During a conversation about cosmetic dentistry, my patient turned to me and said, “Oh you Americans with your white teeth.” She is from Belgium and she said it half jokingly. When I reflected on the comment I realized how uniform dentists and technicians tend to make teeth…People Magazine’s version of cosmetic dentistry.
I used to have a painting on the wall of one of my treatment rooms…A New Yorker’s View of the World.
Being an arrogant New Yorker at the time (I’ve changed and mellowed significantly), I resented the way the artist portrayed east coast myopia. But, in both cases, the painting and my patient, I listen now when others suggest to open my eyes and take a different view of the world.
When patients present for cosmetic dentistry I ask them to bring in photographs of what they want their teeth to look like. They always bring in the same pictures…Julia, Tom, Jenifer and an assortment of the same models hawking different products. The smiles are very regular, very standard…stock teeth. When I point out that most of these people have natural teeth, they tell me that’s what they want.
But in the end, what they want is not natural…it’s white, bright and regular…the same look that my Belgian patient was referring to.
What I am suggesting is to break that mold…destroy the status quo and really create beauty by taking a few risks.
That’s what artists do. They create new things by destroying the status quo…not just teeth, but ideas and approaches as well.
The dentist and lab technician of the future will have to be creative…they will have to see things differently. Competence will no longer be enough—even expert may fall short…only the masters, the inventors and innovators will compete in the future.
In the book Iconoclast, author Gregory Berns tells the story of Dale Chihuly, a master glassblower. His work can be seen in the lobby of the Bellagio Hotel in Las Vegas (picture above), The Metropolitan Museum of Art, and in 1986 he had an exclusive showing in the Louvre. Chihuly’s story is an evolutionary tale of an artist, and a true iconoclast. The word comes from the Greek eikonoklastes which means “destroyer of images.”
Essentially it is what Steve Jobs referred to when he said, “Here’s to the crazies,” or “Think Different.” Yes…we can do that in dentistry.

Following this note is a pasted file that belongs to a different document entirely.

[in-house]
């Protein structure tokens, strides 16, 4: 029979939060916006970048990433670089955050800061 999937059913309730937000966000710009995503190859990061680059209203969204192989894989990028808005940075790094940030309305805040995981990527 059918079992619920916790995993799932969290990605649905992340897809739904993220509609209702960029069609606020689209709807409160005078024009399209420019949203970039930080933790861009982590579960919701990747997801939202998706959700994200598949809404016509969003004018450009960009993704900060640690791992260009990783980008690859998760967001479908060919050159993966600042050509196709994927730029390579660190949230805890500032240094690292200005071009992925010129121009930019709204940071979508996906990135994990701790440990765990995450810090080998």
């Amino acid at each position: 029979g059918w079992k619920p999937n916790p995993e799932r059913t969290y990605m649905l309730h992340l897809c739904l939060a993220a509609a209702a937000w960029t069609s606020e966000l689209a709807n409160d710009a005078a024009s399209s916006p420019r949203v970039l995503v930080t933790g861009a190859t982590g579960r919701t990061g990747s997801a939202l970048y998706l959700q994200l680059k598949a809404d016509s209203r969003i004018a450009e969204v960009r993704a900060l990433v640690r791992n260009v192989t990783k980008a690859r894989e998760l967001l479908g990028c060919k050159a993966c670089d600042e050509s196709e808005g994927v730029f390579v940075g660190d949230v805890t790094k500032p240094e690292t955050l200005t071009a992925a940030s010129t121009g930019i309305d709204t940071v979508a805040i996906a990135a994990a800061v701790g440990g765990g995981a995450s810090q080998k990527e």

As Berns tells Chihuly’s story, as a novice glassblower he stuck to the rules. He only produced symmetrical, balanced pieces. That was the expected protocol, and it was rarely challenged. He was always a freethinker and struggled to do things differently, the the available tools only allowed him to produce the same old symmetrical pieces—colorful, innovative but symmetrical.
In 1976 Chuhuly was in a car accident in which he lost his left eye. He began to wear a patch which cut off his peripheral vision. His handicap forced him into a new way of working by giving up holding the glass to a gaffer in order for him to get more accurate depth perception. As a result, this adjust
ment allowed him to see the glass from different angles, and his results were asymmetrical, and actually mind-blowing. He created a new art form—he broke the existing paradigm of glassblowing.
He went from competent, to expert to master by breaking the mold—by breaking the rules of glassblowing.
Dentistry will not move forward without masters—those who break the rules—the crazies. If our culture continues to reward the same old, same old by confining dentists and lab technicians into creating the “American Smile” we are holding the profession back and placing cuffs on individual dentists. They need the freedom to practice.
These days it is the “crazies,” the artists that are breaking the staus quo—and they are meeting lots of resistance. Maybe then we won’t be making pearly whites for seventy five year old patients.